California’s historic drought is stunting the production of tomatoes used in restaurant kitchens around the world.
A quarter of the world’s tomatoes come from the Golden State, but the worst drought in 1,200 years is hurting its ability to cultivate more of the crop, according to Bloomberg News.
The outlet reported that the US Department of Agriculture (USDA) anticipates that this year’s harvest will fall below its estimate of 11.7 million tons.
The USDA’s May report on tomato production said that a lack of water is the main issue facing producers, which was compounded by unusual weather patterns such as a hot stretch in March and an unusual freeze in April.
“We desperately need rain,” Mike Montna, head of the California Tomato Growers Association, told the news outlet. “We are getting to a point where we don’t have inventory left to keep fulfilling the market demand.”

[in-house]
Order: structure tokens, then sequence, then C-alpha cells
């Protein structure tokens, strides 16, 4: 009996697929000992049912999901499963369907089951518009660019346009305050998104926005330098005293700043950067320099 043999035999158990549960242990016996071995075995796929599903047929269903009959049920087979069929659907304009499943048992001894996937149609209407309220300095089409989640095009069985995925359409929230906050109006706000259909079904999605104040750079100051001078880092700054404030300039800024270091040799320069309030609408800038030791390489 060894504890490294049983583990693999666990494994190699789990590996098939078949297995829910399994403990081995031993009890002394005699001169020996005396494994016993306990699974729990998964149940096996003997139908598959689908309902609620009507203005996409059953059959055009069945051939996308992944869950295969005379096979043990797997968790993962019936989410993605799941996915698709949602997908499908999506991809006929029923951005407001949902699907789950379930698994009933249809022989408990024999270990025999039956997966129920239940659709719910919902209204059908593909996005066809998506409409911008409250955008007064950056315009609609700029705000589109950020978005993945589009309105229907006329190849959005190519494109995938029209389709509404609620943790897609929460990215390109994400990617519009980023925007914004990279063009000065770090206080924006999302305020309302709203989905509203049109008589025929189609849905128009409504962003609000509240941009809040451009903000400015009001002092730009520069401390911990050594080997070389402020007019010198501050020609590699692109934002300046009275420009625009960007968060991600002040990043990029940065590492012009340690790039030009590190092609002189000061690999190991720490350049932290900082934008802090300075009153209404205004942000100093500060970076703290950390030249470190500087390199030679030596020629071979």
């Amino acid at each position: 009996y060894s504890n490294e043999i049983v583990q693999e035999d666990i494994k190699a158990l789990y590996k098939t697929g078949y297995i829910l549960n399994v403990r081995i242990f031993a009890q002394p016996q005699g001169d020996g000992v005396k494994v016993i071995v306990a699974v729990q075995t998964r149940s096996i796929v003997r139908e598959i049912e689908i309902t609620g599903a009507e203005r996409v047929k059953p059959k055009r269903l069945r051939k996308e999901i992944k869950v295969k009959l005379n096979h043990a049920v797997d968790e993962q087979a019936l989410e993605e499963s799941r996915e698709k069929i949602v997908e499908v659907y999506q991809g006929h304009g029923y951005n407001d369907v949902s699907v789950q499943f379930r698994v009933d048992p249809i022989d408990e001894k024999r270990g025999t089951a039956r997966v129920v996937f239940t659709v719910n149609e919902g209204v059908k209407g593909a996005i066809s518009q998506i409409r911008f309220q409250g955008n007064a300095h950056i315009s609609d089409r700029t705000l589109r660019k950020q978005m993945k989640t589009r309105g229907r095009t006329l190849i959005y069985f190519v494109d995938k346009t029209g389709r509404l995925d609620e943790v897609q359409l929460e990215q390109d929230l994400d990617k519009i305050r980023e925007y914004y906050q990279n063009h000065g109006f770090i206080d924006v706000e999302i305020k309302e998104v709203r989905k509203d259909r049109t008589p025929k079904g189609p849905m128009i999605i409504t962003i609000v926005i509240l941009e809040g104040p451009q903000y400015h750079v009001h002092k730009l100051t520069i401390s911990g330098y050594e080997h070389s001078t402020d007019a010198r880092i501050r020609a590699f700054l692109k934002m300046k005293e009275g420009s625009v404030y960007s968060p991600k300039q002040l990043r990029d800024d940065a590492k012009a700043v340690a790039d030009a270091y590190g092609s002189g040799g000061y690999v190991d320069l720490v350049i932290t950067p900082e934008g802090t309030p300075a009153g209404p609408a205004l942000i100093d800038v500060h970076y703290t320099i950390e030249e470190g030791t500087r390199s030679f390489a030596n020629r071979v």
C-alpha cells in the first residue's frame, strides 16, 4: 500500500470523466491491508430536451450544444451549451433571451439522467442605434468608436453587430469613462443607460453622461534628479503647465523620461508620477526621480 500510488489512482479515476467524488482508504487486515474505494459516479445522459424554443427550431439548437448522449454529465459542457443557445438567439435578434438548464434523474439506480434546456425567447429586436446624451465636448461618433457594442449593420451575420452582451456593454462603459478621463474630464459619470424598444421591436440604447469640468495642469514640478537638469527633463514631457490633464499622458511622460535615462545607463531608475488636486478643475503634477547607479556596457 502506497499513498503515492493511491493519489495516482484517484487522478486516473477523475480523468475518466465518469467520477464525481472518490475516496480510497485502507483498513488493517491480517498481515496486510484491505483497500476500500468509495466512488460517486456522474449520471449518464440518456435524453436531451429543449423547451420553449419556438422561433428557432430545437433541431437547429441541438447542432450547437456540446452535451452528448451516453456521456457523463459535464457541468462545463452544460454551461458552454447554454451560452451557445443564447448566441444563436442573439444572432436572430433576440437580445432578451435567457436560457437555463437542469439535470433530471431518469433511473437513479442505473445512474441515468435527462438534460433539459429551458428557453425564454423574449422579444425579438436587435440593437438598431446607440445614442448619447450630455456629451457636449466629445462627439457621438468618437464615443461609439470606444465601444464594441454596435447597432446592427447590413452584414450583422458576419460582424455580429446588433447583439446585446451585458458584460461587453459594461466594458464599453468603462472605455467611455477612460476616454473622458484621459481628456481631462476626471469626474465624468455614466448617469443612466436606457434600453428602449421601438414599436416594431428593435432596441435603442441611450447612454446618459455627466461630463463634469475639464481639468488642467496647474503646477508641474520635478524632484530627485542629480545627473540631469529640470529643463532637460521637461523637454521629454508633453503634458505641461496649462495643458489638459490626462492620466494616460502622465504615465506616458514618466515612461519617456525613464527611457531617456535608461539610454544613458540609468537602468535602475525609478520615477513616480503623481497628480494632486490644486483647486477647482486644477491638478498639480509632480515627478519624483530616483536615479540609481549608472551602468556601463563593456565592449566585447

He said that the drought is pinching revenue because the land can’t be used to grow more tomatoes, while inflation is forcing farmers to spend more on overhead costs.
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Inflation is so weighty that the negotiated rate of $105 for a ton of tomatoes — an all-time high — is only enough to prevent farmers from losing money.
Prices for tomato sauce and ketchup are up 17% and 23%, respectively, year-over-year in July. Tomato paste prices for clients of Ingomar Packing Co., one of the world’s biggest tomato processors, are up as much as 80% from a year ago.
“There are simply not enough acres of processing tomatoes being planted this year to ensure that everybody gets their full supply,” R. Greg Pruett, sales and energy manager for Ingomar, told Bloomberg. “The water is either too expensive or just not available at any cost.”